Can an Undescended Testicle Cause Fertility Problems?

As a new parent, you’re probably dialed into every breath and sound your baby makes even as you may wonder about far-off things such as college savings accounts. Of all the things running through your mind, your baby’s future fertility likely isn’t one of them.

But if your baby boy is born with an undescended testicle, it’s something you might have to think about.

Normally, testicles move from the lower belly into the scrotum -- the pouch of skin below the penis -- in the last few months before birth. But sometimes, one or both do not fall into place. This is called an undescended testicle, and it can affect fertility later in life.

In most cases, the testicle drops on its own by about 6 months after birth. If it doesn’t, your doctor will likely suggest surgery. When it comes to fertility, early treatment can make a big difference.

Why Does This Condition Affect Fertility?

To make healthy sperm, testicles need to stay a few degrees cooler than the rest of the body. That’s why they normally rest in the scrotum, which hangs just far enough down that it’s not quite as warm.

An undescended testicle stays up in the body, so it has a higher temperature. That causes a lower sperm count and quality, decreasing a man’s chances of being able to fertilize a woman’s egg and father a child.

Why Do Surgery At Such a Young Age?

In the past, doctors would suggest surgery around puberty. Now they recommend it at 6 to 12 months -- 18 months at the latest.

That’s a big shift. Why the change? The short answer: A lot of research.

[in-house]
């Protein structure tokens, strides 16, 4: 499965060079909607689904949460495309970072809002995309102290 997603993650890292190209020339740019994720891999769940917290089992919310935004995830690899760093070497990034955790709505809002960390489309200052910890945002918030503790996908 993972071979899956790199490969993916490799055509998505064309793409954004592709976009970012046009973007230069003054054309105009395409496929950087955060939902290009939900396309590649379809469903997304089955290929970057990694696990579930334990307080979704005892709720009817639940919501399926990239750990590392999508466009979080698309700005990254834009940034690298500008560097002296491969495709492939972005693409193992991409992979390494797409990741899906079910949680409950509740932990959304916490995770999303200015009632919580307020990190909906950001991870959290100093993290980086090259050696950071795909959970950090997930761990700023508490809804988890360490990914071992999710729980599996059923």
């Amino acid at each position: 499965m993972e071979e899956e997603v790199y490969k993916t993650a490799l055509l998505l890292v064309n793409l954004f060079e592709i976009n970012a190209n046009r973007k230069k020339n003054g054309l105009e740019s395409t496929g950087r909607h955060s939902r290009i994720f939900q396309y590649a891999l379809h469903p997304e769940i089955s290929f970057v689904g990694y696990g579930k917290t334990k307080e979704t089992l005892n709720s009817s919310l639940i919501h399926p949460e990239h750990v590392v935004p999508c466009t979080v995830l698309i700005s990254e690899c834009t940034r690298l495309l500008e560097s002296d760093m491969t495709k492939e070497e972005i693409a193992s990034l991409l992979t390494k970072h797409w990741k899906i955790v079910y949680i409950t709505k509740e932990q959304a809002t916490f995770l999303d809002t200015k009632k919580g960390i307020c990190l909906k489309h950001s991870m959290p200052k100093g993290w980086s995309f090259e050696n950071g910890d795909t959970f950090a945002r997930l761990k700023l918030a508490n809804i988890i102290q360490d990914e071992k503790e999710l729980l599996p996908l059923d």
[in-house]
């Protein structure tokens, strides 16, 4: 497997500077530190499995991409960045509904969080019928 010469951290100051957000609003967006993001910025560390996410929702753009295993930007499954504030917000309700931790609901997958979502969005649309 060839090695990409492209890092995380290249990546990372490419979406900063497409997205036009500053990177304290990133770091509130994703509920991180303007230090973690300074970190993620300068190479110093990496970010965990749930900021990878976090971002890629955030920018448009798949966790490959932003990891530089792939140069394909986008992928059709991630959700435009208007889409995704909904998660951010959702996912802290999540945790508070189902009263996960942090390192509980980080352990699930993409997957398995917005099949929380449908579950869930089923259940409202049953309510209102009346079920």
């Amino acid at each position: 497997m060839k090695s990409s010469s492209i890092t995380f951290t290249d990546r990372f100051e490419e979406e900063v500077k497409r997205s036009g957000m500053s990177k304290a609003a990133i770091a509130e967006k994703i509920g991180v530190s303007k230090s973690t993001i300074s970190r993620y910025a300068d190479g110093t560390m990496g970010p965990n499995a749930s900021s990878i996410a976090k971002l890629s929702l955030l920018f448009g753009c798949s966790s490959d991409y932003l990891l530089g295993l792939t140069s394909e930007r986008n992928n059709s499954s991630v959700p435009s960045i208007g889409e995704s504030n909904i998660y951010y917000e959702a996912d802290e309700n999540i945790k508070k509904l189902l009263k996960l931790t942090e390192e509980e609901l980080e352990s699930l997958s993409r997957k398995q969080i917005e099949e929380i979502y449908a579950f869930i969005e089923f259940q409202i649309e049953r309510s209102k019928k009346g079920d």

Doctors now know that important changes in the testicles happen very early in life. By the time a boy is just 1 year old, an undescended testicle can start to lose the cells that make sperm. And the longer the testicle stays lodged, the higher the odds that the problem could get worse.

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How Much Does It Affect Fertility?

Men with one undescended testicle can still have children, but their fertility is lower than normal by roughly half. If they have surgery to correct it, especially when younger, their fertility is about the same as if they never had a problem.

Without treatment, men with 2 undescended testicles will not likely be able to have children. But surgery to move both testicles down can greatly improve their fertility.

It won’t be the same as normal, but an earlier surgery can have a big effect. For example, a boy who has the surgery by age 2 will be about 5 times more fertile than if he has it at age 13.

Can Surgery Help a Grown Man?

If you’re a grown man with an undescended testicle, surgery to correct it isn’t likely to change your fertility level. But you will want to talk to your doctor about testicular cancer as an undescended testicle makes you a little more likely to get it.

And since the undescended testicle isn’t in the scrotum, it’s not possible to do self-exams, which are key to finding cancerous lumps early.

WebMD Medical Reference Reviewed by Dan Brennan, MD on November 10, 2018

Sources

SOURCES:

Urology Care Foundation: “What Are Undescended Testicles (Cryptorchidism)?”

NHS: “Undescended Testicles.”

Johns Hopkins Medicine: “Undescended Testicle.”

The American Pediatric Surgical Association Family and Parent Resource Center: “Undescended Testis.”

Mayo Clinic: “Undescended Testicle.”

PubMed: “Undescended testicle: An update on fertility in cryptorchid men.”

Pittsburgh Children’s Hospital: “Undescended Testicle (Testis): Cryptorchidism.”

FamilyDoctor.org: “Undescended Testicles.”

Boston Children’s Hospital: “What Is an Undescended Testicle?”

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